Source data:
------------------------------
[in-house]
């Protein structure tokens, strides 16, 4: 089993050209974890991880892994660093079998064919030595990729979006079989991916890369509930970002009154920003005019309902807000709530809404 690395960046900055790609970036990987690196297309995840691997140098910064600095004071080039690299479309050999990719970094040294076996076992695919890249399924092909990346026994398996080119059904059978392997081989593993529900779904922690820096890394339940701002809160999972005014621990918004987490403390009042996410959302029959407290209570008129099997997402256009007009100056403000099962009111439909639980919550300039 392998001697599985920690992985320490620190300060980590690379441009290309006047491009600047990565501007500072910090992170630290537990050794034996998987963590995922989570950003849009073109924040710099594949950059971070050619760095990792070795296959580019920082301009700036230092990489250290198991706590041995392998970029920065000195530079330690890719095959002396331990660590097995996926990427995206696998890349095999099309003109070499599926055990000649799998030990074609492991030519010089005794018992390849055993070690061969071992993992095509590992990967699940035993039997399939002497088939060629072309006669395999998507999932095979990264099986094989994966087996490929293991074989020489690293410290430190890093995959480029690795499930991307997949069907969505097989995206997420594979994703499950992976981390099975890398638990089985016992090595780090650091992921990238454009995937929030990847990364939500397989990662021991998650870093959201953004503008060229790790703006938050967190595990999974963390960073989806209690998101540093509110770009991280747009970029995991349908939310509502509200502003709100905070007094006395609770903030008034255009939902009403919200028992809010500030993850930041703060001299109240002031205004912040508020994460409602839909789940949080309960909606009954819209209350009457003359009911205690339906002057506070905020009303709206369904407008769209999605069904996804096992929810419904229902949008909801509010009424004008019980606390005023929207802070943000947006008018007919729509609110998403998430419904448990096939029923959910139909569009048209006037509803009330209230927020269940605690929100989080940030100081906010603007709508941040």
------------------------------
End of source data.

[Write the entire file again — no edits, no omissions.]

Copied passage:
[in-house]
């Protein structure tokens, strides 16, 4: 089993050209974890991880892994660093079998064919030595990729979006079989991916890369509930970002009154920003005019309902807000709530809404 690395960046900055790609970036990987690196297309995840691997140098910064600095004071080039690299479309050999990719970094040294076996076992695919890249399924092909990346026994398996080119059904059978392997081989593993529900779904922690820096890394339940701002809160999972005014621990918004987490403390009042996410959302029959407290209570008129099997997402256009007009100056403000099962009111439909639980919550300039 392998001697599985920690992985320490620190300060980590690379441009290309006047491009600047990565501007500072910090992170630290537990050794034996998987963590995922989570950003849009073109924040710099594949950059971070050619760095990792070795296959580019920082301009700036230092990489250290198991706590041995392998970029920065000195530079330690890719095959002396331990660590097995996926990427995206696998890349095999099309003109070499599926055990000649799998030990074609492991030519010089005794018992390849055993070690061969071992993992095509590992990967699940035993039997399939002497088939060629072309006669395999998507999932095979990264099986094989994966087996490929293991074989020489690293410290430190890093995959480029690795499930991307997949069907969505097989995206997420594979994703499950992976981390099975890398638990089985016992090595780090650091992921990238454009995937929030990847990364939500397989990662021991998650870093959201953004503008060229790790703006938050967190595990999974963390960073989806209690998101540093509110770009991280747009970029995991349908939310509502509200502003709100905070007094006395609770903030008034255009939902009403919200028992809010500030993850930041703060001299109240002031205004912040508020994460409602839909789940949080309960909606009954819209209350009457003359009911205690339906002057506070905020009303709206369904407008769209999605069904996804096992929810419904229902949008909801509010009424004008019980606390005023929207802070943000947006008018007919729509609110998403998430419904448990096939029923959910139909569009048209006037509803009330209230927020269940605690929100989080940030100081906010603007709508941040």